SSH as a Hidden Service
It is relatively easy to make your SSH server available as a hidden service accessible only through the Tor network. There are several reasons you might want to do this.
You can access your server anonymously.
You can access your server from the open internet even if it is hidden behind a firewall and it has a dynamically assigned IP address.
The downside to using the Tor network to access your server is that the network is not particularly fast.
On a server, you can run tor as a always-on service. Typically tor acts as a socks proxy, allowing you anonymous access to the tor network from your server. Running it as an always-on service means that it is always available as an anonymous proxy. In this case, it will also be configured to provide access to your SSH server as a hidden service as well. In this case, your hidden service is always available.
Alternatively, you can run tor on demand. You typically do this on a workstation. In this case you would run tor whenever you want to hidden service to be available.
Tor as Service
To install tor on a Fedora system, as root run:
yum install tor
You would configure it by editing the file /etc/tor/torrc, but for now it can be left as is. Start tor with:
systemctl start tor
You should not be able to use it as a socks proxy. The default proxy port is 9050, so you should be able to configure your browser to use a socks5 proxy with address localhost:9050 to test it.
If you would like a GUI tool to monitor and control your tor server, install vidalia:
yum install vidalia
Normally vidalia will start and control its own copy of tor. If you want to use it to control the system tor, you will need to configure vidalia and tor accordingly (in /etc/tor/torrc you will need to set HashedControlPassword, and in ~/.vidalia/vidalia.conf you need to set ControlPassword).
Tor on Demand
If you instead plan to run tor on demand, install both tor and vidalia as root:
yum install tor vidalia
Once you do this, you no longer need be root, you can run vidalia and tor as a normal user.
You would start tor by running vidalia. When you do so, vidalia will open a window that shows the status of tor, but you can close it. You would reopen it as needed by clicking on the onion in your status bar.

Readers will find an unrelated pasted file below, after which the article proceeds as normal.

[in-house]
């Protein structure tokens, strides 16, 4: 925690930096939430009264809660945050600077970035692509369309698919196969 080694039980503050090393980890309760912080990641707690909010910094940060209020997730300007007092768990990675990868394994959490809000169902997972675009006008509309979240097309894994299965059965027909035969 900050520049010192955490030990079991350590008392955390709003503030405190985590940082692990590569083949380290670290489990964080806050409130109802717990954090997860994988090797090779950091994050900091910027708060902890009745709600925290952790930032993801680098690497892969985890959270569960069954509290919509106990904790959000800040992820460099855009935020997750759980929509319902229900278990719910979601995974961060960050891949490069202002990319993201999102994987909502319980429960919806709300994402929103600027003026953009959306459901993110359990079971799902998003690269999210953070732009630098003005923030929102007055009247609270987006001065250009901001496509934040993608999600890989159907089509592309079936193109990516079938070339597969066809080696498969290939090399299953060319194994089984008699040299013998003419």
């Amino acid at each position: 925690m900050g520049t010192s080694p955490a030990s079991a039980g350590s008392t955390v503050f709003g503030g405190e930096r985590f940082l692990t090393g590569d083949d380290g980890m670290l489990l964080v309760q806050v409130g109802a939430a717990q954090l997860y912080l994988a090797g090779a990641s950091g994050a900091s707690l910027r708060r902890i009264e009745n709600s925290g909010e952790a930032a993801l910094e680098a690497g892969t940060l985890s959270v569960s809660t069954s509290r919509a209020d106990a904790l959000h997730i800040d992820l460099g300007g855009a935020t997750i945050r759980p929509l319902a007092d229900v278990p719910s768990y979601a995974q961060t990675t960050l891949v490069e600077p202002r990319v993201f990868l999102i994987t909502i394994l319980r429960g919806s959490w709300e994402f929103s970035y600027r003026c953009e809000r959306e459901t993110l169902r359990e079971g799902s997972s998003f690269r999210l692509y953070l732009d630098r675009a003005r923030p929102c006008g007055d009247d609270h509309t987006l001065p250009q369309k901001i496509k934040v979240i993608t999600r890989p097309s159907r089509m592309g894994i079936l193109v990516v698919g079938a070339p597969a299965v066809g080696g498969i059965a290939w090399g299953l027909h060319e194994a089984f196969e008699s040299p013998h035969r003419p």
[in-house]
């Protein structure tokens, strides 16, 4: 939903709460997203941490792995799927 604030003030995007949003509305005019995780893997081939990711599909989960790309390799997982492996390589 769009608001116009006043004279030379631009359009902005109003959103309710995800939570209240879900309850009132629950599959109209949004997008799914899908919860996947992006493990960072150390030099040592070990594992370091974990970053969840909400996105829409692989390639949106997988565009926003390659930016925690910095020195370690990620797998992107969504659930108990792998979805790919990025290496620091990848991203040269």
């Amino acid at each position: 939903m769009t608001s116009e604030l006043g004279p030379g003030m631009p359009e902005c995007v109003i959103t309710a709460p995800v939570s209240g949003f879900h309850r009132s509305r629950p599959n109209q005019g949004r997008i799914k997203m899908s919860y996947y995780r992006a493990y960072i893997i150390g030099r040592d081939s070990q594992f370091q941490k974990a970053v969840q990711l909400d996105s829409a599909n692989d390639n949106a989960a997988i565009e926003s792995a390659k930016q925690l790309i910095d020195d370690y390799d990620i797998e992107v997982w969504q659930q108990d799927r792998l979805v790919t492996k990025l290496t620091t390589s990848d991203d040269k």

You should not be able to use tor as a socks proxy now. The default proxy port is 9050, so you should be able to configure your browser to use a socks5 proxy with address localhost:9050 to test it.
In this situation, the tor configuration file, torrc, is found in ~/.vidalia.
Configuring Your Hidden Service
To configure SSH as a hidden service, simply add the following to your torrc file and restart tor:
HiddenServicePort 22 127.0.0.1:22
where <directory> should be set to something like /var/lib/tor/ssh if you are running tor as a service and should be set to something like .vidalia/ssh if you are running tor on demand.
Once you restart tor, you should visit the directory you specified. In it will find the file hostname and private_key. Keep private_key secure. If a bad guy got a hold of this file, they could spoof your hidden service. The address of your hidden service is contained in hostname.
Once you create a hidden service, it will be listed in a directory that is publicly available. If you want to keep it really hidden, so nobody else could possibly find or use it, add the following to you hidden service description:
HiddenServicePort 22 127.0.0.1:22
HiddenServiceAuthorizeClient stealth clientname1,clientname2,clientname3
In this case, you can specify as many clients as you wish. Each client will get its own address and a password that allows access from that client. These addresses are not published in to directory. They can be found in <directory>/hostname.
Using Your Hidden Service
Accessing your hidden service requires two things. First, you must be running tor on your client machine as well. Then, you must tell your ssh client to proxy through tor. Starting tor is as simple as running vidalia. To tell your ssh client to use tor as a proxy requires that you specify that it use:
ncat --proxy 127.0.0.1:9050 --proxy-type socks5 %h %p
as the proxy command. The easiest was of doing that is to configure a host entry in ~/.ssh/config for you hidden service. To do so, add something like the following:
# Media host as Tor hidden service
proxyCommand ncat --proxy 127.0.0.1:9050 --proxy-type socks5 %h %p
Then simply running:
should get you access to your server.
If you took the extra step of hiding your hidden service using HiddenServiceAuthorizeClient, you will need to add an entry to your torrc file before you will allowed access:
HidServAuth 7ei66g5djlymzxqb.onion op6npnLTq2NtpQVZqLJilB
This line contains the address of your hidden service, and the authorization string that was found in <directory>/hostname.